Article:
As a part of a graduate design charrette sponsored by EA PopCap Studios, our team was challenged to create a game that positively impacts behavior in a personal, social, or environmental way. In doing so, our team wanted to explore how casual game mechanics and conceptual abstraction could be used to make a difficult topic more approachable. The charrette was focused on concept development and did not allot time for implementation.
I was the lead UX designer on a team of 3. I collaborated with my team to conduct research, and then provided creative vision and guidance during concept development process. I worked independently to create wireflows into high-fidelity UI designs and develop brand identity.
Disasters can disrupt food supplies without warning. While many people view disaster events as unlikely or assume government organizations already have well-defined plans, these systems often lack crucial components that leave ordinary citizens exposed.
The twin challenges of peak oil and climate change mean that our modes of production will eventually be forced to adapt to scarcity, and this has become increasingly evident with severe weather battering places like California and Florida. Urban populations are especially vulnerable because they lack basic survival skills, like growing food or filtering water, which help to maintain food security during a scarcity situation. We wanted to create a game that could teach the younger generation how to survive in a world of reduced access to energy, while also empowering them with the skills to reduce their environmental footprint in the present.
We began by researching the social and psychological components of behavior we wanted to affect, including influence tactics and learning strategies. We then isolated a specific behavioral context by mapping our problem space and thematically narrowing it through competitive analysis and group discussion. This led us to explore how we could apply game-based methods and strategies to encourage a cooperative, community-centered approach to resource scarcity planning and response.
We reviewed literature from a variety of academic, business, and popular media sources to familiarize ourselves with the basic concepts of game design and behavior change, and define the context and intent of our innovation.
We mapped core themes by identifying subcategories with increasing specificity and later compressed intersecting areas into a single map to contextualize relationships of strategic interest.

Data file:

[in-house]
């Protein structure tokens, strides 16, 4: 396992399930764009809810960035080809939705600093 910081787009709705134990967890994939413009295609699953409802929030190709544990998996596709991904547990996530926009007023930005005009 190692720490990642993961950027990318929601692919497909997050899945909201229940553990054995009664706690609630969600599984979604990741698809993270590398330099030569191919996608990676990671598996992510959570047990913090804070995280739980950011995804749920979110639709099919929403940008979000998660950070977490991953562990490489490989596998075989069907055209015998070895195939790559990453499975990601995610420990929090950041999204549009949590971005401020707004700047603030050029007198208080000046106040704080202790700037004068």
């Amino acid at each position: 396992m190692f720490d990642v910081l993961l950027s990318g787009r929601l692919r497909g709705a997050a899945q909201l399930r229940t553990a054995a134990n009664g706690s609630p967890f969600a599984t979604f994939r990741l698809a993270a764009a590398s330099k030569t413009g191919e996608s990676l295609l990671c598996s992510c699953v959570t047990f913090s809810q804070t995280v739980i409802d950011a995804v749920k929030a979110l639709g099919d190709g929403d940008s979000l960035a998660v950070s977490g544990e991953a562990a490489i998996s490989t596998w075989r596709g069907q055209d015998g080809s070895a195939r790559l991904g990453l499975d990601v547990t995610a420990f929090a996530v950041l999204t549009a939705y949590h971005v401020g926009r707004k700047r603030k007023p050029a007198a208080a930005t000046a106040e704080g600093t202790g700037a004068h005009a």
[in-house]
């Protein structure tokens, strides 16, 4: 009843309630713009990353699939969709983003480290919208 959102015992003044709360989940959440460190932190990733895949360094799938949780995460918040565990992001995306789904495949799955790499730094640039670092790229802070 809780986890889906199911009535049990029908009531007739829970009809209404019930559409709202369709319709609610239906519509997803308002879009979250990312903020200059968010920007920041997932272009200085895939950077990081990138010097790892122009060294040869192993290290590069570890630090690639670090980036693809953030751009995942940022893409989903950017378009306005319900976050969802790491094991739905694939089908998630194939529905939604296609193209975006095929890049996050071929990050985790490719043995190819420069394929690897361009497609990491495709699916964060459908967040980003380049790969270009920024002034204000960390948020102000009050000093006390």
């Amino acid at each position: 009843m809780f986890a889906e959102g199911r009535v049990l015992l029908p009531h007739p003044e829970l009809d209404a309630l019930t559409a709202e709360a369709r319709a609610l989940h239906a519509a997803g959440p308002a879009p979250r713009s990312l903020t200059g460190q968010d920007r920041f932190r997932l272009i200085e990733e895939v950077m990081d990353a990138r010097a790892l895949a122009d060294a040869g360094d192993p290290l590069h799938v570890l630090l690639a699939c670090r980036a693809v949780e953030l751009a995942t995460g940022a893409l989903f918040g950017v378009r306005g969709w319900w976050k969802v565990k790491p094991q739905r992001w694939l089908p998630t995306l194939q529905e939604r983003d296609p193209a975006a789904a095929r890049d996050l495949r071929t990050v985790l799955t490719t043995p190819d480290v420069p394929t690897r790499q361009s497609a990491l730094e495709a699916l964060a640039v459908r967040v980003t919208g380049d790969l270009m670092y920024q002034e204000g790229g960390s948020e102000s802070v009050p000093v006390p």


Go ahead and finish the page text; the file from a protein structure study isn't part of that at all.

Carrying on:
We conducted a popular media scan to better understand the emerging context of our problem space. We searched key terms on 11 global news websites–Al Jazeera, BBC, CCTV, CNN, DW-TV, Euronews, France 24, NHK World, Press TV, RT, and TeleSUR–and reviewed the top 10 results to determine what resources and issues were related to post-disaster scarcity.
We researched in-market product trends and produced a competitive analysis that categorized competitor offerings on a 2 X 2 matrix to reveal overlooked market opportunities.
The increasing value of resources as they become scarce motivates powerful groups to take control of the supply exacerbating scarcity for the remaining populace.
As vital resources become scarce urban populations often migrate to environmentally sensitive lands where unsustainable land use practices cause environmental degradation and further scarcity.
Environmental scarcity can aggravate latent social conflicts causing a loss of infrastructure, reduced communication, and worsening scarcity.
After conducting research, We began to structure our findings and frame insights by creating a series of conceptual models to illustrate behavior patterns and system relationships. This led us to create a set of design principles and an experience map to guide our design process to our final problem statement.
Disasters are unpredictable and often cause significant disruptions to food supplies for entire communities. Urban populations are especially vulnerable because they have no primary food production skills. Teaching consumers the skills to become producers reduces their dependence on others to meet their essential needs.
The experience map illustrates that people’s emotional reactions have predictable patterns through the stages of disaster: beginning from left to right, complacency grows until disaster strikes, which is followed by a period of disillusionment and hopelessness leading to eventual reconstruction through collective awareness of the situation.
Planning begins with a dialogue. We need to bring awareness to critical issue and start a discussion within families and communities. Group problem solving improves creative thinking, coordination, and group leadership.
A good preparedness plan fosters collaboration based on shared principles and objectives that allow the potential resources and capacities to be identified, recognized, and utilized. Individuals are more likely to cooperate when the challenge or reward is bigger than they can achieve on their own.